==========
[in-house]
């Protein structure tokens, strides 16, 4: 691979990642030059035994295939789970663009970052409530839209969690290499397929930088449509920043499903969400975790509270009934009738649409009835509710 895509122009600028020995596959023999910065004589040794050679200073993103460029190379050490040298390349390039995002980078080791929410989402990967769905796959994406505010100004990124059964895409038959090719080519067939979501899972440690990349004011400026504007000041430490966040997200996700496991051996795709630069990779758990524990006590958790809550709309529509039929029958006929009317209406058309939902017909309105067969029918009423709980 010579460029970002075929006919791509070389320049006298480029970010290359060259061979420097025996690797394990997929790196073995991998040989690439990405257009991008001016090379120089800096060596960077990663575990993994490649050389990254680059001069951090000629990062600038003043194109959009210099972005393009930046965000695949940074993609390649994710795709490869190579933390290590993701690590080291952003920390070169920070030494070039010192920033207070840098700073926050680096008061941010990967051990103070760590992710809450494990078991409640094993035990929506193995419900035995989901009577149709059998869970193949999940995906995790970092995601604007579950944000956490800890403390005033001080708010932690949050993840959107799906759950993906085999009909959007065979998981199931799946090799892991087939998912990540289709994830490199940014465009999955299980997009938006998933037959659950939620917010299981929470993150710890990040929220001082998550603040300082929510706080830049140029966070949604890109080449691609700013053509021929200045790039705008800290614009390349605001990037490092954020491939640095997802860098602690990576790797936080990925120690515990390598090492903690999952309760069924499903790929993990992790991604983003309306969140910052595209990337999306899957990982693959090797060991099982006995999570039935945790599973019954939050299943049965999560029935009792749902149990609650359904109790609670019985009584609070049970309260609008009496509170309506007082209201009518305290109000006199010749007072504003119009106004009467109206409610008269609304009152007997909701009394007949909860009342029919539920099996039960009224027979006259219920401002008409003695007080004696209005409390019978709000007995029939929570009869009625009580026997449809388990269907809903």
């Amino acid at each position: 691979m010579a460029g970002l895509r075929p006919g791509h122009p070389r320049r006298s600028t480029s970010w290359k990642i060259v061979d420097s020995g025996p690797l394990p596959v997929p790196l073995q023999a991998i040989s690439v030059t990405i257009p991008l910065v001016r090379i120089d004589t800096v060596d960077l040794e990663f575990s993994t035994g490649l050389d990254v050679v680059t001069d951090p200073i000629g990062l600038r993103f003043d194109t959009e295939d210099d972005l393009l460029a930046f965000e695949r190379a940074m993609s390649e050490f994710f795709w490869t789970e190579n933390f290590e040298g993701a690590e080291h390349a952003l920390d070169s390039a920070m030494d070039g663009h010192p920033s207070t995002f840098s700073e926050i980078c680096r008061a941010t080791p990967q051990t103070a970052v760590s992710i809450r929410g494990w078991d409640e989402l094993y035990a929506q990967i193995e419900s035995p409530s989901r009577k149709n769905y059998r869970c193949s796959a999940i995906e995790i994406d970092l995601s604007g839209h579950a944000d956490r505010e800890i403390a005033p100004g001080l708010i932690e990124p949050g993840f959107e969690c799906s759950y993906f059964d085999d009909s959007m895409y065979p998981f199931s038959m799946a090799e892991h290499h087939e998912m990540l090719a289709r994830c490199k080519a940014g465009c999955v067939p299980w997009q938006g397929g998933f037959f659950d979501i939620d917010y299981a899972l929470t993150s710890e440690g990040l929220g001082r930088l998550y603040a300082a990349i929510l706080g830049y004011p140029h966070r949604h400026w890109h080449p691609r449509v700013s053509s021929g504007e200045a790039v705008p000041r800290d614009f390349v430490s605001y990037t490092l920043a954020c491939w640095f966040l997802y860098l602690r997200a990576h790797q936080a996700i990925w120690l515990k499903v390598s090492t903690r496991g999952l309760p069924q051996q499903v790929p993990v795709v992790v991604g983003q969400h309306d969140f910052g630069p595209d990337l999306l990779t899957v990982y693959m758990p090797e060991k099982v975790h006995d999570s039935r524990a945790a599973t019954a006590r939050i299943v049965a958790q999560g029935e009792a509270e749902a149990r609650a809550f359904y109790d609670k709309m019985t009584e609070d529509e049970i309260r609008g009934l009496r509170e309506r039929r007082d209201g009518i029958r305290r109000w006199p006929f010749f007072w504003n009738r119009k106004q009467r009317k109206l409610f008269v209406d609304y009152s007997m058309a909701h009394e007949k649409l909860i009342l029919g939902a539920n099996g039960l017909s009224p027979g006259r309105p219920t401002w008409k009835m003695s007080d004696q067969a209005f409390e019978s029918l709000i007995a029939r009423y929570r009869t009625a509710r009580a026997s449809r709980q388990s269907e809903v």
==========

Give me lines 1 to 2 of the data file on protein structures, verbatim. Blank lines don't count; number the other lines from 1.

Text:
[in-house]
């Protein structure tokens, strides 16, 4: 691979990642030059035994295939789970663009970052409530839209969690290499397929930088449509920043499903969400975790509270009934009738649409009835509710 895509122009600028020995596959023999910065004589040794050679200073993103460029190379050490040298390349390039995002980078080791929410989402990967769905796959994406505010100004990124059964895409038959090719080519067939979501899972440690990349004011400026504007000041430490966040997200996700496991051996795709630069990779758990524990006590958790809550709309529509039929029958006929009317209406058309939902017909309105067969029918009423709980 010579460029970002075929006919791509070389320049006298480029970010290359060259061979420097025996690797394990997929790196073995991998040989690439990405257009991008001016090379120089800096060596960077990663575990993994490649050389990254680059001069951090000629990062600038003043194109959009210099972005393009930046965000695949940074993609390649994710795709490869190579933390290590993701690590080291952003920390070169920070030494070039010192920033207070840098700073926050680096008061941010990967051990103070760590992710809450494990078991409640094993035990929506193995419900035995989901009577149709059998869970193949999940995906995790970092995601604007579950944000956490800890403390005033001080708010932690949050993840959107799906759950993906085999009909959007065979998981199931799946090799892991087939998912990540289709994830490199940014465009999955299980997009938006998933037959659950939620917010299981929470993150710890990040929220001082998550603040300082929510706080830049140029966070949604890109080449691609700013053509021929200045790039705008800290614009390349605001990037490092954020491939640095997802860098602690990576790797936080990925120690515990390598090492903690999952309760069924499903790929993990992790991604983003309306969140910052595209990337999306899957990982693959090797060991099982006995999570039935945790599973019954939050299943049965999560029935009792749902149990609650359904109790609670019985009584609070049970309260609008009496509170309506007082209201009518305290109000006199010749007072504003119009106004009467109206409610008269609304009152007997909701009394007949909860009342029919539920099996039960009224027979006259219920401002008409003695007080004696209005409390019978709000007995029939929570009869009625009580026997449809388990269907809903």